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What Are Split Infinitives? (with Examples)A split infinitive occurs when a word or phrase (usually an adverb) sits between the infinitive marker to and the base form of a verb. For example (split infinitive shaded and adverb in bold):
- You have to really want it. (Here, the infinitive verb is to want. The adverb splitting the infinitive is really.)
Is a Split Infinitive a Mistake?A split infinitive is not an error. Splitting an infinitive is acceptable if it improves the flow of your sentence or makes it clearer.
Be aware though that split infinitives have not always been as acceptable as they are today, and using one might still annoy some of your readers (especially if there is an equally good version of your words without splitting an infinitive).
You should think of a split infinitive as a slightly risky grammatical construction. This is a safe process:
(1) Write your split infinitive.
(2) Let that little alarm bell go off in your head.
(3) Relocate the "offending" adverb outside the infinitive.
(4) If the new version reads worse than the split infinitive, revert to the split infinitive. If the new version reads equally as well as the split infinitive, avoid the split infinitive.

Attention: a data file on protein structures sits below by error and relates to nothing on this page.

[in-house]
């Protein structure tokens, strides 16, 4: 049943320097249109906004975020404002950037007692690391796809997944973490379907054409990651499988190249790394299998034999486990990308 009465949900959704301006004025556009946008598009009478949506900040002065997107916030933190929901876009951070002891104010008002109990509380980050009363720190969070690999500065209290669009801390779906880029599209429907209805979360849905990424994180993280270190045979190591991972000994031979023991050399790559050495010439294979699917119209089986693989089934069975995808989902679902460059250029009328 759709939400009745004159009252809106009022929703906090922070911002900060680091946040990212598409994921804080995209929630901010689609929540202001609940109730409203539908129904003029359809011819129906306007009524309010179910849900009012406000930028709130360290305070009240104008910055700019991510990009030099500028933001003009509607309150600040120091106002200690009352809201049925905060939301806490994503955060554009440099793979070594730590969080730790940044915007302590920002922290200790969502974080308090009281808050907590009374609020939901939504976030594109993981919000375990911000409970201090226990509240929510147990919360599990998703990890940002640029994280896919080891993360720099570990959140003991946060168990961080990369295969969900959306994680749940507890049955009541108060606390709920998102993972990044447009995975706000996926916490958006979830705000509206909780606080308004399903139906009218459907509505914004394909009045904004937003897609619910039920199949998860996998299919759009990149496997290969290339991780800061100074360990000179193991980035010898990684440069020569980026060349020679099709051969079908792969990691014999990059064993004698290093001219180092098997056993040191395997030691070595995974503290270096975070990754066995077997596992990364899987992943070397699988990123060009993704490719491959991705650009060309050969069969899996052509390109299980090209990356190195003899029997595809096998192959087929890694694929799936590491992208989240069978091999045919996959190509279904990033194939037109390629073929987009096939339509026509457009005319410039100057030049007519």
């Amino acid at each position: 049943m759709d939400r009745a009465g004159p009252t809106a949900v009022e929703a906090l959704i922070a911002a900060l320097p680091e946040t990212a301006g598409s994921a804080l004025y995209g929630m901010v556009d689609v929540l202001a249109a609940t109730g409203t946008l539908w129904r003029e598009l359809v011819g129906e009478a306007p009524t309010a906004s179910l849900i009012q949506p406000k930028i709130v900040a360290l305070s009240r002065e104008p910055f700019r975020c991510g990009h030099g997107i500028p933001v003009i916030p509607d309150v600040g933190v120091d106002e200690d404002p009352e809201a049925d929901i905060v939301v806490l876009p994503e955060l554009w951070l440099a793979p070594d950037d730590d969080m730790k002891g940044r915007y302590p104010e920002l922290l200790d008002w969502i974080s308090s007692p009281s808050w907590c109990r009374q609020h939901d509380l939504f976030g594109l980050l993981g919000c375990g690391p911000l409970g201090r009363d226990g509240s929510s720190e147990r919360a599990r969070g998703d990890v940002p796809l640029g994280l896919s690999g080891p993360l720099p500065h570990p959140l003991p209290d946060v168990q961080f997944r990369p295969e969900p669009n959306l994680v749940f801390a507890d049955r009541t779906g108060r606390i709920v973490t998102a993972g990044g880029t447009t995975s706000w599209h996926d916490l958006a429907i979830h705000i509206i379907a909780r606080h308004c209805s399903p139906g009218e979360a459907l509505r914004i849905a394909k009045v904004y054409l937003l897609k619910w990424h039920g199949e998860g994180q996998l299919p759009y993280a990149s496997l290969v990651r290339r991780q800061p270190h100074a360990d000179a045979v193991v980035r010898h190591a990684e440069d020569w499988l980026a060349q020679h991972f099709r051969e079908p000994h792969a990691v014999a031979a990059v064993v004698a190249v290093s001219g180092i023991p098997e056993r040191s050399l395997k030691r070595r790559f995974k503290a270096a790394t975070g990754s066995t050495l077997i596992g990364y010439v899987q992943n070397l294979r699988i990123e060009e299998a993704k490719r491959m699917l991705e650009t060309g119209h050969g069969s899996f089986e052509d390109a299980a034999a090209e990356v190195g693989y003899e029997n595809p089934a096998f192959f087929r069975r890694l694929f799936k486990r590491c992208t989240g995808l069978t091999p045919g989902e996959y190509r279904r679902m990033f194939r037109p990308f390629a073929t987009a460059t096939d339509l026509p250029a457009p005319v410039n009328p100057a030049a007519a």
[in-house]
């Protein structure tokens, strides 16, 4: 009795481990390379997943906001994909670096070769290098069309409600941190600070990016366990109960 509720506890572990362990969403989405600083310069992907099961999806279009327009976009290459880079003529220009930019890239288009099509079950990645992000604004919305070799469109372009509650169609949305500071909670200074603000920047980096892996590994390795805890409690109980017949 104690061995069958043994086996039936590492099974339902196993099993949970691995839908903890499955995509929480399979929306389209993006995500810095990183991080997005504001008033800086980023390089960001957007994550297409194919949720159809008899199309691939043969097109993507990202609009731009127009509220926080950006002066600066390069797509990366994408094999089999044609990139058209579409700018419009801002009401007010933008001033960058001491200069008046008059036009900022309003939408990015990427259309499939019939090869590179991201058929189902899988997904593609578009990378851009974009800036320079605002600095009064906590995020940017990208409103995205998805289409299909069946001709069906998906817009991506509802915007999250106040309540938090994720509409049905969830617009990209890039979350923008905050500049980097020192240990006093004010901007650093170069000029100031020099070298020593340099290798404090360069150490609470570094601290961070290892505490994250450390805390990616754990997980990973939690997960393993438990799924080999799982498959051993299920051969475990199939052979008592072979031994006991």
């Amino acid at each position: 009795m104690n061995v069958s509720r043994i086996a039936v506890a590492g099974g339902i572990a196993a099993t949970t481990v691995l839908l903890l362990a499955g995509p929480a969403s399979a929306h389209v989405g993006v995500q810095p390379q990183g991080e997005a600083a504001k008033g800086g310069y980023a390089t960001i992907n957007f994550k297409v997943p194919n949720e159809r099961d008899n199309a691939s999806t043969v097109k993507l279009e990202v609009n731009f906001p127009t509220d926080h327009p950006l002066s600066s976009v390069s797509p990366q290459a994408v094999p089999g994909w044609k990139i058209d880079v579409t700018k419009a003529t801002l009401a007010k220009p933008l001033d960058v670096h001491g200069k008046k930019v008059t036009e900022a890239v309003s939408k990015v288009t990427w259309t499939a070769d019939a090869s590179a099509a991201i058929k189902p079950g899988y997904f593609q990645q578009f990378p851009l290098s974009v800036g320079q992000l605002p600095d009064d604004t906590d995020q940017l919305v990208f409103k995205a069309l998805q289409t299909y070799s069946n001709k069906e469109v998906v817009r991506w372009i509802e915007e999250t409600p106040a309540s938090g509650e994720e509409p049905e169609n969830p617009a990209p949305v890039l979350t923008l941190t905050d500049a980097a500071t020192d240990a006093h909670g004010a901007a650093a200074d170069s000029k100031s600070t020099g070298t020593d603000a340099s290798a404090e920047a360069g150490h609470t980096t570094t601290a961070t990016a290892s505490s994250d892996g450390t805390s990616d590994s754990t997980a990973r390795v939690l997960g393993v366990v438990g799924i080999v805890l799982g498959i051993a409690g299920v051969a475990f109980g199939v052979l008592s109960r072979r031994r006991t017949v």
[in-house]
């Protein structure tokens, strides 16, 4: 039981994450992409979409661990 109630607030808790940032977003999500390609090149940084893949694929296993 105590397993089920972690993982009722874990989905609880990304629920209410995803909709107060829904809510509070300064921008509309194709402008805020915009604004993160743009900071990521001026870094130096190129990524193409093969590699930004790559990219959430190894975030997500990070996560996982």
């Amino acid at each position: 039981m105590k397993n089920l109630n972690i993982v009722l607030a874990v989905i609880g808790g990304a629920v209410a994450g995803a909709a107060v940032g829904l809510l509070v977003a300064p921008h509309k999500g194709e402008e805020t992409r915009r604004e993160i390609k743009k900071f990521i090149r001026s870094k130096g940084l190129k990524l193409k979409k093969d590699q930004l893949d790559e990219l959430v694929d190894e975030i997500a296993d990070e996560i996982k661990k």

Let's try one:
|(1) Write your split infinitive.||The trick is to actually lift it.|
|(2) Let that little alarm bell go off in your head.||The trick is to actually lift it.|
|(3) Relocate the "offending" adverb outside the infinitive.||Option 1: The trick is actually to lift it.
Option 2: The trick is to lift it actually.
|(4) If the new version(s) reads worse than the split infinitive, revert to the split infinitive. If the new version(s) reads equally as well as the split infinitive, avoid the split infinitive.||The trick is to actually lift it.
(Stick with the split infinitive. This version is far clearer than the others.)
Examples of Split InfinitivesHere are some more examples of split infinitives:
The final word:
- It is perfectly correct to consciously split an infinitive whenever such an act increases the strength or clarity of your sentence. (Norman Lewis)